Article written by:
Rebekah Smith, CPA, CVA, MAFF, CFF

Director of Forensic & Dispute Advisory Services

Article originally published May 13, 2020
Last updated May 14, 2020 

Note: After the publication of this article, on May 13, 2020, the Small Business Administration issued FAQ #47 which extended the safe harbor deadline to May 18, 2020. We have updated this article accordingly. 

After media coverage of the first round of Paycheck Protection Program (PPP) loans identified several public companies receiving PPP loans, the Treasury issued Frequently Asked Questions (FAQ) #31 and #37 regarding which companies qualify for PPP loans (see GBQ’s analysis of FAQs #31 and #37 here). Treasury also indicated that PPP borrowers have until May 18, 2020, to return their loan proceeds without penalty if the company decided it could not certify in good faith that the PPP loan was “necessary” and promised additional guidance on this topic before May 18, 2020.

This morning, that additional guidance arrived in the form of FAQ #46 that asks, “How will SBA review borrowers’ required good-faith certification concerning the necessity of their loan request?”  The answer depends on the size of the loan.

For borrowers of less than $2 million the answer to FAQ #46 states (emphasis added):

“Any borrower that, together with its affiliates, received PPP loans with an original principal amount of less than $2 million will be deemed to have made the required certification concerning the necessity of the loan request in good faith.”

In other words, loans of less than $2 million are deemed to be “necessary to support the ongoing operations” of the business as the certification required. We interpret this answer to mean recipients of loans less than $2 million do not need to return their loans because of concerns regarding their certification.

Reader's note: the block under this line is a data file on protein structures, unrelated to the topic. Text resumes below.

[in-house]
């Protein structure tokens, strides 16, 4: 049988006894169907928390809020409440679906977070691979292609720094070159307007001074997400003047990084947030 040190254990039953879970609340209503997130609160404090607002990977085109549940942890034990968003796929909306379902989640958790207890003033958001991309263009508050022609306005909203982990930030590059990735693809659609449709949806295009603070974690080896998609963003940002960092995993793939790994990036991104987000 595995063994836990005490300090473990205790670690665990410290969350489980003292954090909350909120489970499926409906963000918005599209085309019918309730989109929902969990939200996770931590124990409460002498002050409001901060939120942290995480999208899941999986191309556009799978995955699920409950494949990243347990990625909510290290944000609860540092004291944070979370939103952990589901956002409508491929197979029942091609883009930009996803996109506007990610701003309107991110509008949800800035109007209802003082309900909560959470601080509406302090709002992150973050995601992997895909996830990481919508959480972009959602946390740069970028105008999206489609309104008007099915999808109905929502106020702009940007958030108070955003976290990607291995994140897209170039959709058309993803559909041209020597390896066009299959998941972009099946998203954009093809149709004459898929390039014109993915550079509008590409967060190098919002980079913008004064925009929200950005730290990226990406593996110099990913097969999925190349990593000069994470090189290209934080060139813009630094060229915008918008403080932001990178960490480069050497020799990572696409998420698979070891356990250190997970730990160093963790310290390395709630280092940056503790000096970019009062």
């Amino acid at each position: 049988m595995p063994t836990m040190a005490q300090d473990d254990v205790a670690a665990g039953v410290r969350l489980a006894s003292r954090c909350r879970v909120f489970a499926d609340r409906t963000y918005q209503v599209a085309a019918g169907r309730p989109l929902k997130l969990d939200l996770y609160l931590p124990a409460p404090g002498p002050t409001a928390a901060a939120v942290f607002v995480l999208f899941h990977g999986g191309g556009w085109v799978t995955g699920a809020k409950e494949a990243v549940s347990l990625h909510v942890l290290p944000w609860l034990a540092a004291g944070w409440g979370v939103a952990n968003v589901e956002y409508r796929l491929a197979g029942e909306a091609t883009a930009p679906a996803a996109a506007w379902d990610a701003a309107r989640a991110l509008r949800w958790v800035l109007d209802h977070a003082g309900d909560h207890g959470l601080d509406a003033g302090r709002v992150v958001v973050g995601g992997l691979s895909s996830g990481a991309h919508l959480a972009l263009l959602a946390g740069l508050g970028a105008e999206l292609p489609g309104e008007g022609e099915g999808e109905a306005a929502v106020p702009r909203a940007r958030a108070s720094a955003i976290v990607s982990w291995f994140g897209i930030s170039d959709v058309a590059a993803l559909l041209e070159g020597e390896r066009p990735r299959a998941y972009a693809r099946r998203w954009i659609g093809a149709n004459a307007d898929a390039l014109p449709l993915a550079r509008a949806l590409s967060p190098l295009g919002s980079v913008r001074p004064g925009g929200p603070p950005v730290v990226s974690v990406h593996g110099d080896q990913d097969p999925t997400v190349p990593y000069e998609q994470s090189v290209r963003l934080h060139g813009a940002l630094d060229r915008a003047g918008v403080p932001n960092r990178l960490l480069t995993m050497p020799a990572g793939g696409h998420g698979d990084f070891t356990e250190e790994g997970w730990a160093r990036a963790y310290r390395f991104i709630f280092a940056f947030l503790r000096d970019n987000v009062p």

For borrowers of more than $2 million (it is not clear from the way the rule is written which rule applies to loans of exactly $2 million) the answer to FAQ #46 states (emphasis added):

“…borrowers with loans greater than $2 million that do not satisfy this safe harbor may still have an adequate basis for making the required good-faith certification, based on their individual circumstances in light of the language of the certification and SBA guidance.”

This guidance does not seem to change much for these borrowers – they will still have to provide an “adequate basis” for their certification. It is our view that these borrowers would be wise to develop and document their “adequate basis,” including by taking the potential steps we described in our previous article on this issue.

But there is some good news for these businesses, too, in the form of reduced consequences for failing to prove the “necessity” of their PPP loan. FAQ #46 goes on to state (emphasis added):

If SBA determines in the course of its review that a borrower lacked an adequate basis for the required certification concerning the necessity of the loan request, SBA will seek repayment of the outstanding PPP loan balance and will inform the lender that the borrower is not eligible for loan forgiveness. If the borrower repays the loan after receiving notification from SBA, SBA will not pursue administrative enforcement or referrals to other agencies based on its determination with respect to the certification concerning the necessity of the loan request.”

While the borrower will not receive forgiveness and will have to re-pay the loan, the potential exposure to other penalties – such as those for violating the False Claims Act – appears to have been eliminated by this additional guidance.

If you have questions, please reach out to your GBQ advisor or attorney on how best to approach your PPP loan certification.

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